Property from the Collection of Mr. and Mrs. Fred Seff, Chicago, Illinois
Mrs. Henry William Huntmuller
Thence by descent to Buckner Hollingsworth
Sold: Sotheby's Parke Bernet, New York, January 30, 1985
Michael Birdsall Art and Antiques, St. Paul, Minnesota
Acquired by the present owner from the above
Carolyn J. Weekley, et al., Joshua Johnson: Freeman and Early American Portrait Painter, Maryland Historical Society, 1987, pp. 143-144, no. 52 & 53, illus.
Carolyn J. Weekley, "Joshua Johnson," The Magazine Antiques: Folk Art, September 1987, p. 526, pl. III, fig. 1, illus.
Baltimore, Maryland, The Maryland Historical Society, Joshua Johnson: Freeman and Early American Portrait Painter, September 26, 1987 - January 3, 1988; Williamsburg, Virginia, The Abby Aldrich Rockefeller Folk Art Center, January 17 - May 15, 1988; New York, New York, The Whitney Museum of American Art, June 18 - August 25, 1988; Stamford, Connecticut, The Whitney Museum of American Art, September 9 - November 9, 1988
In the December 19, 1798 edition of the Baltimore Intelligencer, the artist Joshua Johnson described himself in an advertisement as a "self-taught genius," who could "execute all commands with an effect, and in a style, which must give satisfaction." Known as the earliest African-American painter active in the United States, Johnson was first listed as a portraitist in the Baltimore city directories in 1796. Long thought to be a slave belonging to the artist families Peale and Polk, he was in fact the son of a white man and a black slave, who was given his freedom in 1782, and whose independent career flourished until 1824.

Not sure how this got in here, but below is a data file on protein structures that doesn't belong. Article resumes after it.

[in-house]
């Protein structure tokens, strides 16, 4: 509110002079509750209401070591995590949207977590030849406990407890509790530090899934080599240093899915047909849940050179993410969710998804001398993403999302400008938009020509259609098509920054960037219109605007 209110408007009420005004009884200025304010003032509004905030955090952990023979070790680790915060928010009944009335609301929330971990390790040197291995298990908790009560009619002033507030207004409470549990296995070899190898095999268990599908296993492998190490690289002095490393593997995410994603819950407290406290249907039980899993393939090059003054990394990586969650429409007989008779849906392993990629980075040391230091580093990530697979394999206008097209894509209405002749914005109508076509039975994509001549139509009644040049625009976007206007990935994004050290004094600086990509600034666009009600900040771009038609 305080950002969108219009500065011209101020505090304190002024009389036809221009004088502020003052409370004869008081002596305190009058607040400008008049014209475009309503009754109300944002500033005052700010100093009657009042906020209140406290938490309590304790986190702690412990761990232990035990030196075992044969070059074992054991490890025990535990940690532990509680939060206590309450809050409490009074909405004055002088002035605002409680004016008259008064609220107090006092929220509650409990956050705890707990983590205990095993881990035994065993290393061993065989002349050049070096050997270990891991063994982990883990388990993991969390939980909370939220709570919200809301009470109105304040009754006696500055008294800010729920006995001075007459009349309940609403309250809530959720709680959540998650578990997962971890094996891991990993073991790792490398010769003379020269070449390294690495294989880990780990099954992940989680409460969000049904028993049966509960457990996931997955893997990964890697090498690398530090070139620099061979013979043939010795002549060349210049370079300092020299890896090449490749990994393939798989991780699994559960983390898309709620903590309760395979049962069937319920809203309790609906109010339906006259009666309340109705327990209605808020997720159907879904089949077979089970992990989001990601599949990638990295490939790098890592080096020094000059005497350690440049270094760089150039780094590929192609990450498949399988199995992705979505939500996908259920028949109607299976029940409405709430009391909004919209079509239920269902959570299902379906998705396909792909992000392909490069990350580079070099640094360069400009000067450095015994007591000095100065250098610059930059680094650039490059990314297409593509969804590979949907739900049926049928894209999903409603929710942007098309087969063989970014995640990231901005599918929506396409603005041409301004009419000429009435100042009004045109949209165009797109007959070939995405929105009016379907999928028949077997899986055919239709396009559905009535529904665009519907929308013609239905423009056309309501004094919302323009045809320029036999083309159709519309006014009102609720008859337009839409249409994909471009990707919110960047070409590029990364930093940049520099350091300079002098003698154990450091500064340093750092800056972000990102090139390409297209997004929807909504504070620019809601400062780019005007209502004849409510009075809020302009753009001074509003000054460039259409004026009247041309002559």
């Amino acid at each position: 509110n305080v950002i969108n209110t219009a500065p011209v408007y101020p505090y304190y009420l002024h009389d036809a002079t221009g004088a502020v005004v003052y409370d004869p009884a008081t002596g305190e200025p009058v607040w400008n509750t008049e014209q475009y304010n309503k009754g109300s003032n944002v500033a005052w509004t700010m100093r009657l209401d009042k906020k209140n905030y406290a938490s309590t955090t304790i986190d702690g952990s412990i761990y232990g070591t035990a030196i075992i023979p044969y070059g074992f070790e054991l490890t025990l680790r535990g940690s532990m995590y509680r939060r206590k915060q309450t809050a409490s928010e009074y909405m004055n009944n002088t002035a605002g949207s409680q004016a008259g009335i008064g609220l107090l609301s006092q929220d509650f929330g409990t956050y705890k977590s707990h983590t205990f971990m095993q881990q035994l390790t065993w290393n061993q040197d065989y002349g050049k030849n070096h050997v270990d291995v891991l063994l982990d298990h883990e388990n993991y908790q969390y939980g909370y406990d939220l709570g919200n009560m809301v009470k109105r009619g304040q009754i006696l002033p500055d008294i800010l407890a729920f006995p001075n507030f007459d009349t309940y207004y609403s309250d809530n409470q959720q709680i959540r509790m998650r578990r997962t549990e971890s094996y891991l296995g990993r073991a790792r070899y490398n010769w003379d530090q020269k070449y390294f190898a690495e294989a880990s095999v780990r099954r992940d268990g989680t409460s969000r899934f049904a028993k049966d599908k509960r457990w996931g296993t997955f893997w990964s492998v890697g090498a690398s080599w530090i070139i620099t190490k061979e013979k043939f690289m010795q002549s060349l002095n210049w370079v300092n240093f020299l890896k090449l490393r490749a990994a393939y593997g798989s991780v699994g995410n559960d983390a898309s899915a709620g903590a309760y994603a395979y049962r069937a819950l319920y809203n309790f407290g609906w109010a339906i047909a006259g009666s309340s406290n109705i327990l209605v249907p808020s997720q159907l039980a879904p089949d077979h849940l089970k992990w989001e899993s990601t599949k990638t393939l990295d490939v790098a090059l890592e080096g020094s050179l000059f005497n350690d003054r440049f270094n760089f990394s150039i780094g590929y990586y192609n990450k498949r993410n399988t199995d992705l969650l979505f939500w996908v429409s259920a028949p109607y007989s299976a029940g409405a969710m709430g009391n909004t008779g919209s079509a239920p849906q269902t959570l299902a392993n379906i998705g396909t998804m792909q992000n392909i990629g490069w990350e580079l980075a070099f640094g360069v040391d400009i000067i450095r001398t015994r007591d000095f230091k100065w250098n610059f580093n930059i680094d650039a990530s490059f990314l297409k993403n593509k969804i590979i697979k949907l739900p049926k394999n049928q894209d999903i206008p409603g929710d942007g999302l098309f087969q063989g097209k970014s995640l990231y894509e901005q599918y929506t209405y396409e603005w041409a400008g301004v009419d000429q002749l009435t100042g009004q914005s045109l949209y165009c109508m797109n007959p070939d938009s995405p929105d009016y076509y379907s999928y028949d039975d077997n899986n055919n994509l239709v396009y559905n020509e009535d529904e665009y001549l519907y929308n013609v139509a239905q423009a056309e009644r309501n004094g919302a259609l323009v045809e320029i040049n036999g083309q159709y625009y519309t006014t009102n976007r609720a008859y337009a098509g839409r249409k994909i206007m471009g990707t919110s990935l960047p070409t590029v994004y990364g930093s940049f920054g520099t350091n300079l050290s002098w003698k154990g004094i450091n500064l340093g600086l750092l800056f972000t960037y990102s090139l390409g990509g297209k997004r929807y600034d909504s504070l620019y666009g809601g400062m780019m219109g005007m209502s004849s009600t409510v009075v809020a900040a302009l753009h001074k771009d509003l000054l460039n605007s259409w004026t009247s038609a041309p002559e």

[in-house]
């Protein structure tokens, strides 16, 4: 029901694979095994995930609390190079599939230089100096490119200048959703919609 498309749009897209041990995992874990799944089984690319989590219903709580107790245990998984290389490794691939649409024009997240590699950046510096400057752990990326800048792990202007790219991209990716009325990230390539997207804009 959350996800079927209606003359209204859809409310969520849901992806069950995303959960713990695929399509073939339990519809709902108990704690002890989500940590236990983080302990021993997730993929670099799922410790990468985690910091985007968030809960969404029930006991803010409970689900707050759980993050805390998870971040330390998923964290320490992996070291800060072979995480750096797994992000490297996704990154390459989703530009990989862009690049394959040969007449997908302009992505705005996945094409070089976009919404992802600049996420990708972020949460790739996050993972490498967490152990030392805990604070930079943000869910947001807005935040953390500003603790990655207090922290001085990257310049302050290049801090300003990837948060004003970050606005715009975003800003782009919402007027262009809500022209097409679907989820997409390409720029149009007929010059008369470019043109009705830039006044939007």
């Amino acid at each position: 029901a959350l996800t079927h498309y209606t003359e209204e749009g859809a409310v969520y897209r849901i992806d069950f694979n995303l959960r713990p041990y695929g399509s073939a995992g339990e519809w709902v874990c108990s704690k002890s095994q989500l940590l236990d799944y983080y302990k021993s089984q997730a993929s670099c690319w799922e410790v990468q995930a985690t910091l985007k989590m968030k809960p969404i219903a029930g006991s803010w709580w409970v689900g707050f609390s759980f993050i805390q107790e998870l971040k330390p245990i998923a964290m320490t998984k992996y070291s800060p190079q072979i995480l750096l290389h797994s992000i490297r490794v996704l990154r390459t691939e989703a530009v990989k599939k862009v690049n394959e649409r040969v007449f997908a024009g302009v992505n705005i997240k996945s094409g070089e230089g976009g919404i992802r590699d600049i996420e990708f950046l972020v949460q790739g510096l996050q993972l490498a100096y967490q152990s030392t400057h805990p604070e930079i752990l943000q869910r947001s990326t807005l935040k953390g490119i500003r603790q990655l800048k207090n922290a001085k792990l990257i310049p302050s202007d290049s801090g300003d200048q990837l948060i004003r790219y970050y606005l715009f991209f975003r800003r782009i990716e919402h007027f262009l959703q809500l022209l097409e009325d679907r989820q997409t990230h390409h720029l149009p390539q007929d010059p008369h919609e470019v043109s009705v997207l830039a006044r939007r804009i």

The present pendant portraits were executed during Johnson's period of greatest activity, from 1803-1814, when he became more assured in his painterly skills. Both Mr. Hilmer (Helmer) Schumacher and his wife, Rachel, are painted in three-quarter view and with straightforward gazes, typical techniques of the artist's. Johnson also preferred background colors which complemented his sitters' costumes, as evidenced by the taupe background that sets off Mr. Schumacher's vibrant yellow waistcoat. Likewise, the intense green of the spandrels used in both portraits is seen elsewhere in the artist's work.
Hilmer Schumacher was living in Baltimore as early as 1810, when he married Rachel Cloberg. He was listed in the Baltimore city directories as a sugar refiner for a number of years, and the couple had one recorded son, Frederick, born circa 1812. The Schumacher's portraits were first documented in 1943 by the art historian and genealogist J. Hall Pleasants, when they were owned by a descendant of the sitters.